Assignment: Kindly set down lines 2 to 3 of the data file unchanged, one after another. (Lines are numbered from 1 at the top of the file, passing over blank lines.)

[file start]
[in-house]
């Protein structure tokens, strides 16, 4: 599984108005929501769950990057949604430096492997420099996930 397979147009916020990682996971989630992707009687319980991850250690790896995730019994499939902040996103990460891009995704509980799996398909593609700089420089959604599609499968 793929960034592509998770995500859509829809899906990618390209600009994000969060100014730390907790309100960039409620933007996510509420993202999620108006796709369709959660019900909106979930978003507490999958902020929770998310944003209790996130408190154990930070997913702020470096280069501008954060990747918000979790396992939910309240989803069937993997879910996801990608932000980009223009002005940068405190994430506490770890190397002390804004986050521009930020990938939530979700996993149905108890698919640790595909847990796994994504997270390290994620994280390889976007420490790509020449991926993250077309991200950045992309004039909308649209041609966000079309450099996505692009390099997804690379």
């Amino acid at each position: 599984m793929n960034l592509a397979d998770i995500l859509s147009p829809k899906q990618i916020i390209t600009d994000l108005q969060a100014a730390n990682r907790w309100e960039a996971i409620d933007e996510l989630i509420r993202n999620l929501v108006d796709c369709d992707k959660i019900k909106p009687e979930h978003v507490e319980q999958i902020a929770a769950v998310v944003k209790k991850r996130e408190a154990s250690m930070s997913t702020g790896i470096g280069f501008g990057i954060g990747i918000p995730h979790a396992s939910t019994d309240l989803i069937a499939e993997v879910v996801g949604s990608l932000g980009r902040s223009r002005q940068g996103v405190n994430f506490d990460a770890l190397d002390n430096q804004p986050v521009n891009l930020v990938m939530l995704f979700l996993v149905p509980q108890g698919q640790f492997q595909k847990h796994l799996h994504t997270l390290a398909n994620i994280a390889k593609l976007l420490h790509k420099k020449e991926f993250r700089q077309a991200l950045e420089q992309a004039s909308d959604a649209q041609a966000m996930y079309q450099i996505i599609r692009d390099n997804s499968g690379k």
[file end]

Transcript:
């Protein structure tokens, strides 16, 4: 599984108005929501769950990057949604430096492997420099996930 397979147009916020990682996971989630992707009687319980991850250690790896995730019994499939902040996103990460891009995704509980799996398909593609700089420089959604599609499968 793929960034592509998770995500859509829809899906990618390209600009994000969060100014730390907790309100960039409620933007996510509420993202999620108006796709369709959660019900909106979930978003507490999958902020929770998310944003209790996130408190154990930070997913702020470096280069501008954060990747918000979790396992939910309240989803069937993997879910996801990608932000980009223009002005940068405190994430506490770890190397002390804004986050521009930020990938939530979700996993149905108890698919640790595909847990796994994504997270390290994620994280390889976007420490790509020449991926993250077309991200950045992309004039909308649209041609966000079309450099996505692009390099997804690379």
């Amino acid at each position: 599984m793929n960034l592509a397979d998770i995500l859509s147009p829809k899906q990618i916020i390209t600009d994000l108005q969060a100014a730390n990682r907790w309100e960039a996971i409620d933007e996510l989630i509420r993202n999620l929501v108006d796709c369709d992707k959660i019900k909106p009687e979930h978003v507490e319980q999958i902020a929770a769950v998310v944003k209790k991850r996130e408190a154990s250690m930070s997913t702020g790896i470096g280069f501008g990057i954060g990747i918000p995730h979790a396992s939910t019994d309240l989803i069937a499939e993997v879910v996801g949604s990608l932000g980009r902040s223009r002005q940068g996103v405190n994430f506490d990460a770890l190397d002390n430096q804004p986050v521009n891009l930020v990938m939530l995704f979700l996993v149905p509980q108890g698919q640790f492997q595909k847990h796994l799996h994504t997270l390290a398909n994620i994280a390889k593609l976007l420490h790509k420099k020449e991926f993250r700089q077309a991200l950045e420089q992309a004039s909308d959604a649209q041609a966000m996930y079309q450099i996505i599609r692009d390099n997804s499968g690379k």